INF1 elicitin activates jasmonic acid- and ethylene-mediated signalling pathways and induces resistance to bacterial wilt disease in tomato

Yoko Kawamura, Shu Hase, Shigehito Takenaka, Yoshinori Kanayama, Hirofumi Yoshioka, Sophien Kamoun, Hideki Takahashi

研究成果: Article査読

34 被引用数 (Scopus)

抄録

Phytophthora infestans, the cause of potato and tomato late blight disease, produces INF1 elicitin, a 10 kDa extracellular protein. INF1 induces a hypersensitive response (HR) and systemic acquired resistance in species of the Nicotiana genus and a few other genera. We analysed the response of tomato to INF1 and INF1S3, which has a Cys to Ser substitution at position 3 of the processed protein and therefore lacks HR induction activity in tobacco. No HR cell death was induced in either INF1- or INF1S3-treated tomato leaves. The expression of salicylic acid (SA)-responsive PR-1a(P6) and PR-2a genes was not induced by treatment with either INF1 or INF1S3. However, the expression of jasmonic acid (JA)-responsive PR-6 encoding proteinase inhibitor II, LeATL6 encoding ubiquitin ligase E3, and LOX-E encoding lipoxygenase, was up-regulated in tomato leaves treated with INF1 but not in those treated with INF1S3. Their induction was completely compromised in INF1-treated jai1-1 mutant tomato, in which the JA signalling pathway is impaired. The accumulation of ethylene (ET) and the expression of ET-responsive genes were also induced in tomato by INF1 but not INF1S3 treatment. The activation of JA and ET-mediated signals but not the SA-mediated signalling in INF1-treated tomato was also demonstrated by global gene expression analysis. INF1-treated tomatoes, but not those treated with INF1S3, exhibited resistance to bacterial wilt disease caused by Ralstonia solanacearum. Thus, INF1 seems to induce resistance to bacterial wilt disease in tomato and activate JA- and ET-mediated signalling pathways without development of HR cell death.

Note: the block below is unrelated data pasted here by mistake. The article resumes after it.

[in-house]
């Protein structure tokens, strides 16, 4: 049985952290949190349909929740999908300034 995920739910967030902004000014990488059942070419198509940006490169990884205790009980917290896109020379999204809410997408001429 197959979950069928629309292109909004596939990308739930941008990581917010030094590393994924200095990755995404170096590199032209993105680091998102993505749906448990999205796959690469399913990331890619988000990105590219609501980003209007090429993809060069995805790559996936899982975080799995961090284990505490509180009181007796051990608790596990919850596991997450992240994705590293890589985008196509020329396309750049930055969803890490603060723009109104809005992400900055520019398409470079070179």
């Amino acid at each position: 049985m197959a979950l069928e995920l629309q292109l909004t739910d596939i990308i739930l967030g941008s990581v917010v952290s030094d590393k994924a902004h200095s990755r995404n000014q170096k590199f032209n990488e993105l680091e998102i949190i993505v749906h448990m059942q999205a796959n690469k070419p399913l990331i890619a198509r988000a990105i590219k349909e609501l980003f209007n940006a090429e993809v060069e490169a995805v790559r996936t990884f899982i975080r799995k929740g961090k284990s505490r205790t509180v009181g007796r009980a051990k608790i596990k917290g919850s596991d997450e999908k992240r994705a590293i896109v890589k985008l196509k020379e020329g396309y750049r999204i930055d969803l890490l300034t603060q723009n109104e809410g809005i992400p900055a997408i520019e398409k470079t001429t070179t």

本文言語English
ページ(範囲)287-297
ページ数11
ジャーナルJournal of Phytopathology
157
5
DOI
出版ステータスPublished - 2009 5

ASJC Scopus subject areas

  • Physiology
  • Agronomy and Crop Science
  • Genetics
  • Plant Science

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